OK, so we have NPs and MAs serving as primary care providers for urgent problems, an elderly physician sleeping in a back room, and a PA owning the whole shootin’ match. How’s that working?
In 2012, the most common condition seen in an urgent care center was an upper respiratory condition. The overwhelming majority of these are viral colds and bronchitis, with the occasional flu thrown in. We know antibiotics are worthless for these and yet in this urgent care center, an estimated 80 percent of the patients who present with respiratory symptoms receive intravenous Rocephin, a broad-spectrum antibiotic. Preloaded syringes of Rocephin are lined up on the counter each day ready for the daily stream of coughs, sniffles, and sore throats. Not only is this bad medicine, it perpetuates the overuse of antibiotics that has contributed to widespread bacterial resistance to these drugs, in addition to more frequent side effects.
Each center may see up to 120 patients in a day, limiting patient visits to no more than a few minutes. Patients are limited to discussing the problem that brought them in, period. There is no time for going over anything else. There are no “Oh, by the ways…” The moment a problem becomes too time-consuming or complex, the patient is referred to the nearest emergency room. The NPs and MAs are paid a bonus for every patient they see beyond a certain minimum, placing a premium on moving patients through as quickly as possible. I don’t care who you are or how smart; you simply cannot provide quality medical care to this many patients in a day. Things will get missed or overlooked. Mistakes will be made.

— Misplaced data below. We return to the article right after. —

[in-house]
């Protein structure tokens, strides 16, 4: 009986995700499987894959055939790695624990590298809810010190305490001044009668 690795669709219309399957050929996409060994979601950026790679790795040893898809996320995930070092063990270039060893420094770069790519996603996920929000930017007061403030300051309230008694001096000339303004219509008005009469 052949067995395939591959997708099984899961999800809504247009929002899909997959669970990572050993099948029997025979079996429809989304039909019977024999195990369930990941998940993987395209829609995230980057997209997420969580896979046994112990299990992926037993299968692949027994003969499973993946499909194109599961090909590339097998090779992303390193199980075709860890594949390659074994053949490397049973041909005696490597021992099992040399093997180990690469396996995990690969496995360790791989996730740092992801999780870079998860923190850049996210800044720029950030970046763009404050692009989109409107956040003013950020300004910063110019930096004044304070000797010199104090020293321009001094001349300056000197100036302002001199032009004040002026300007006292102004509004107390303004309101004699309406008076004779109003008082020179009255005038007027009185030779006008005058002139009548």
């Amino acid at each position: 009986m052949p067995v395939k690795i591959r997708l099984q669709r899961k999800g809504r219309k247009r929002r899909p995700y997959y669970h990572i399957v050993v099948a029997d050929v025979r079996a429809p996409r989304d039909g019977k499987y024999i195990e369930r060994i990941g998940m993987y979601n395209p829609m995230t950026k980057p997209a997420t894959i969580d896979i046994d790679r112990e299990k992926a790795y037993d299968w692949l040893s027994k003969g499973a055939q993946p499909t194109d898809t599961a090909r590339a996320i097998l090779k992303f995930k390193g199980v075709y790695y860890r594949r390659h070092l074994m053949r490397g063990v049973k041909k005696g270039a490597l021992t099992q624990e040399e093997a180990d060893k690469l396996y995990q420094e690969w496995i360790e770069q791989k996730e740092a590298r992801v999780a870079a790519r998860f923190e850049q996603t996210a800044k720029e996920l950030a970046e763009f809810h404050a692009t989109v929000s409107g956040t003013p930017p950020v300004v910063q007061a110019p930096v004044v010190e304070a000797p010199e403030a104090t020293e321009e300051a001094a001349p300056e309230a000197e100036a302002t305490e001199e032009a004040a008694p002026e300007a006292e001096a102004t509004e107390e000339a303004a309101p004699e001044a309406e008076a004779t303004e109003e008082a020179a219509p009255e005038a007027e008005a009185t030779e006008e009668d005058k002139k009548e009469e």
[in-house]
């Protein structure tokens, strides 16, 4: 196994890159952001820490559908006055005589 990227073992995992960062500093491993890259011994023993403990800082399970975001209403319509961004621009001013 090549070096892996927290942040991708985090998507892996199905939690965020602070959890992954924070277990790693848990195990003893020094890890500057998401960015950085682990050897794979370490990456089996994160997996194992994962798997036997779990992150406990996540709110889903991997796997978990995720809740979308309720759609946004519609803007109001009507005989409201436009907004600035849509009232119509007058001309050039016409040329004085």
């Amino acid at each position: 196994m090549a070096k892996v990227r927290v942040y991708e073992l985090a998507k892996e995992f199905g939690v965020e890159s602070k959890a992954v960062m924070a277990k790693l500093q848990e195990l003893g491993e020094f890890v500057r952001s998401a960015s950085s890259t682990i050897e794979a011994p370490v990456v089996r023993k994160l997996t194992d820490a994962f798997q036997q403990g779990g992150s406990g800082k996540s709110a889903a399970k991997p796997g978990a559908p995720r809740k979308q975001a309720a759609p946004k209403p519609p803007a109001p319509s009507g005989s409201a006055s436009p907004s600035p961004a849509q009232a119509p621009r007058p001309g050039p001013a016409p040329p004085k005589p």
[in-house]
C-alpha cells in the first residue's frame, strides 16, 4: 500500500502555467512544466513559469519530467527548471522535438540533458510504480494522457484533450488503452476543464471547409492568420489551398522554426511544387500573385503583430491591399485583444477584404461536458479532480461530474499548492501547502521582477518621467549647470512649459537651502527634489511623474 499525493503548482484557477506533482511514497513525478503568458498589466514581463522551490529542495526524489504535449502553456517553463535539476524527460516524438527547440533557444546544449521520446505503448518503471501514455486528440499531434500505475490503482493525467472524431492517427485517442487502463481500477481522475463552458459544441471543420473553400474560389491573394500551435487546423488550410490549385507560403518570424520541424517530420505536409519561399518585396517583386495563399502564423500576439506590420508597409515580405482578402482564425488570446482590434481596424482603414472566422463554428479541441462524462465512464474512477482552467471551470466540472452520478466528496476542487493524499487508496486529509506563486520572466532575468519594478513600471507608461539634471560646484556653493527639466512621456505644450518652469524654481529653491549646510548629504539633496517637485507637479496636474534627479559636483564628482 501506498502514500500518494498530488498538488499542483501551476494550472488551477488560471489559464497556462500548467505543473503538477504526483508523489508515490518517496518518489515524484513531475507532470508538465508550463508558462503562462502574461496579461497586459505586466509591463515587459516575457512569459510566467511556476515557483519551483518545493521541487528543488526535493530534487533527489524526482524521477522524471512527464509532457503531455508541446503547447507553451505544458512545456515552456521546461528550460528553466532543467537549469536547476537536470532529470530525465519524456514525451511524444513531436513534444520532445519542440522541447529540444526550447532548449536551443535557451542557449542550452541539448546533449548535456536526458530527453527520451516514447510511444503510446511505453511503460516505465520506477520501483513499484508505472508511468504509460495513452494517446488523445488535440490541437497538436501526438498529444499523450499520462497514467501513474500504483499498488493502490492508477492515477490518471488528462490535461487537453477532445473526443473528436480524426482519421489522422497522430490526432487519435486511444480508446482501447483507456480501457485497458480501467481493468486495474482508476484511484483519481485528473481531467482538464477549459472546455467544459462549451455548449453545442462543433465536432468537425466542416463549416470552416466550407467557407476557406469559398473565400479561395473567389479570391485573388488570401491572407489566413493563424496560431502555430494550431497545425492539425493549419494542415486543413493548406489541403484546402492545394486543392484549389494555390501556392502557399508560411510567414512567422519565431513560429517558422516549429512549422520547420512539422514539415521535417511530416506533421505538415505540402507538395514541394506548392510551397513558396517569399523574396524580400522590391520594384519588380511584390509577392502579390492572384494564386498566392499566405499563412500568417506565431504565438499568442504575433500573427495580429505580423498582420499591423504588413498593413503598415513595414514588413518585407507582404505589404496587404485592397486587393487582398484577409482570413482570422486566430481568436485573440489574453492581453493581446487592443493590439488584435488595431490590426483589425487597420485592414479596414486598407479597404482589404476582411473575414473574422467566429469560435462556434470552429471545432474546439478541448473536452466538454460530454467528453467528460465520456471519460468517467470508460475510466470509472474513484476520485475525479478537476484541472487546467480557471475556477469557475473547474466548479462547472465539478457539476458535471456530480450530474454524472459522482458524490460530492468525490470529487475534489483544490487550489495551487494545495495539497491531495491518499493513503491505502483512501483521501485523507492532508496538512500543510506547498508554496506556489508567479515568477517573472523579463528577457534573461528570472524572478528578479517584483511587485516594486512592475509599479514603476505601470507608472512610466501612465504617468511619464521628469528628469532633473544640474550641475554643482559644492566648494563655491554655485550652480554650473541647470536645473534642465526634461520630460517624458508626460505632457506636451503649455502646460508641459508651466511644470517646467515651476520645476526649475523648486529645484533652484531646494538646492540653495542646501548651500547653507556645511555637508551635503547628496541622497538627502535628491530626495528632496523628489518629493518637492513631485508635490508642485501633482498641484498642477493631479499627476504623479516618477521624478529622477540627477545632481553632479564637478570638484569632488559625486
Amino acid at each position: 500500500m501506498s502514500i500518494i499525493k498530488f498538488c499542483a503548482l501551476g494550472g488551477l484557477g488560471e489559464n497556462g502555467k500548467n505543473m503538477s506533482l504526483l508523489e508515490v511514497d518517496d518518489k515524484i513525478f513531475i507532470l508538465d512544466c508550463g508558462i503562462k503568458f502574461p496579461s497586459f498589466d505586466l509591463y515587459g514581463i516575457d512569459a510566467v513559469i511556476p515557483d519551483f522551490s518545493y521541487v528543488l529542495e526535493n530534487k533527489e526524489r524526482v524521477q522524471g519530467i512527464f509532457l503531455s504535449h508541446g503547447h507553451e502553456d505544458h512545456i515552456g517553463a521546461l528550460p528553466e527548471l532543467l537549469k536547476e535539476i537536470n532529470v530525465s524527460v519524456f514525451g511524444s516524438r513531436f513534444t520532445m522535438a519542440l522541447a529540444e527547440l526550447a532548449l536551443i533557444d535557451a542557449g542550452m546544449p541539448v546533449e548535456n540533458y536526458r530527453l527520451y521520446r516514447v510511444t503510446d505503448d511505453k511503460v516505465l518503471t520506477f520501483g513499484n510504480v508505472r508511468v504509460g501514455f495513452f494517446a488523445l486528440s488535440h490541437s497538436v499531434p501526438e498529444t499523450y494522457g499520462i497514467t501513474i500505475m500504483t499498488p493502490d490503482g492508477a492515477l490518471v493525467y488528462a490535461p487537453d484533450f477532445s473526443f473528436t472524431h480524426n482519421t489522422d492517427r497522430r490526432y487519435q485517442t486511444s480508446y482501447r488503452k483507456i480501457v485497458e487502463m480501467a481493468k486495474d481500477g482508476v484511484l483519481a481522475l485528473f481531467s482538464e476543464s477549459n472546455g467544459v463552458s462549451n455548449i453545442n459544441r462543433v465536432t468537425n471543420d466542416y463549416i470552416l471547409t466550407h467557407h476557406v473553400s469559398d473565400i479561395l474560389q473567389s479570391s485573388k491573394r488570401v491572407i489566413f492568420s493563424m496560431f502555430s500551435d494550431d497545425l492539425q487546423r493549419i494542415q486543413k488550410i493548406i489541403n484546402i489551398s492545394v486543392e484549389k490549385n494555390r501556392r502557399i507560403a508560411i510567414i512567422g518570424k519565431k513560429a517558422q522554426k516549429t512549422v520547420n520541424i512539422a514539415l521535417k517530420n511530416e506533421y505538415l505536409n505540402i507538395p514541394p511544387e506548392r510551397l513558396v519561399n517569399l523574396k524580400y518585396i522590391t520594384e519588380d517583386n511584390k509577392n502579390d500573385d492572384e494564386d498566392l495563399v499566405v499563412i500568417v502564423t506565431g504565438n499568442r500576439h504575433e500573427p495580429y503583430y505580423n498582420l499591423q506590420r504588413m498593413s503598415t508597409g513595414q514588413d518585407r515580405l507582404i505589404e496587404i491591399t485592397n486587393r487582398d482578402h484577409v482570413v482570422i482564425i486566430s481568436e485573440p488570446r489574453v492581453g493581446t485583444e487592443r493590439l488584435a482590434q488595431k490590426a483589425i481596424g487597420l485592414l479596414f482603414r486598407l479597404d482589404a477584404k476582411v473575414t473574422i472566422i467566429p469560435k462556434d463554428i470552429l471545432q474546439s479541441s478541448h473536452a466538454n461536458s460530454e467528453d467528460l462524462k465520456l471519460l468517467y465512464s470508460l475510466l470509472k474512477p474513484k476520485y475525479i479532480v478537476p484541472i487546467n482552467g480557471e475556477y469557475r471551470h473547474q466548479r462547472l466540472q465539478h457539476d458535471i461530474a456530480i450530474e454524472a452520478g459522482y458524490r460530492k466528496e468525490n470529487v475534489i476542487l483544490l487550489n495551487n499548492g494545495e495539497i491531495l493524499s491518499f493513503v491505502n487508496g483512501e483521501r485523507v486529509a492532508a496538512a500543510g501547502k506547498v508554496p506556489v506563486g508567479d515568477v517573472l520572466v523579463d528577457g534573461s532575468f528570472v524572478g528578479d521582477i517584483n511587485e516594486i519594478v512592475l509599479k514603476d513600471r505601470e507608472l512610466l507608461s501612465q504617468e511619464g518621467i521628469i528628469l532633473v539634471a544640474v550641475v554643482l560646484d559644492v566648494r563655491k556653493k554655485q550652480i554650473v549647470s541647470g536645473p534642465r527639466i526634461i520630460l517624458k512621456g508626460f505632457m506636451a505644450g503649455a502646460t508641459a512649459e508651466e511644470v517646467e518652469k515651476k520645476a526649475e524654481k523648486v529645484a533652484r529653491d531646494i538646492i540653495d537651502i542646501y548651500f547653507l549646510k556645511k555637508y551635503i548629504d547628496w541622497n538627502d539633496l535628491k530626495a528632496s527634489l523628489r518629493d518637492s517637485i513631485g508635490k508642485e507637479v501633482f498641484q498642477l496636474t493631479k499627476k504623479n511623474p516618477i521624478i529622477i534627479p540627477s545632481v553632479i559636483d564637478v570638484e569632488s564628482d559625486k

One of the ironies of this medical/business model is that it apparently provides high patient satisfaction. Many patients feel they get more face time with the providers at the urgent care center than from their usual primary care physician. This is a terrible indictment of the status of primary care, with primary care physicians spending much of their patient care time entering data into electronic medical records, and employed physicians being offered incentives to see as many patients as possible in a fixed period of time.
Urgent care centers were not intended to function in this fashion. The first ones, in the 1970s, were founded by emergency medical physicians who saw a need for walk-in clinics without sacrificing the qualifications of doctors. Today, patients at an urgent care center are unlikely to see a physician. Instead, they will see a mid-level provider who may have less clinical experience than most medical students, and much less education.
The expanding scope of practice of mid-level providers (NPs and PAs), who can now practice independent of a physician and oversee even less trained MAs, along with the profitability of these centers, ensures that nothing about the situation will change in the foreseeable future.
When you go to an urgent care center, you should know what you are getting. What you don’t know can hurt you.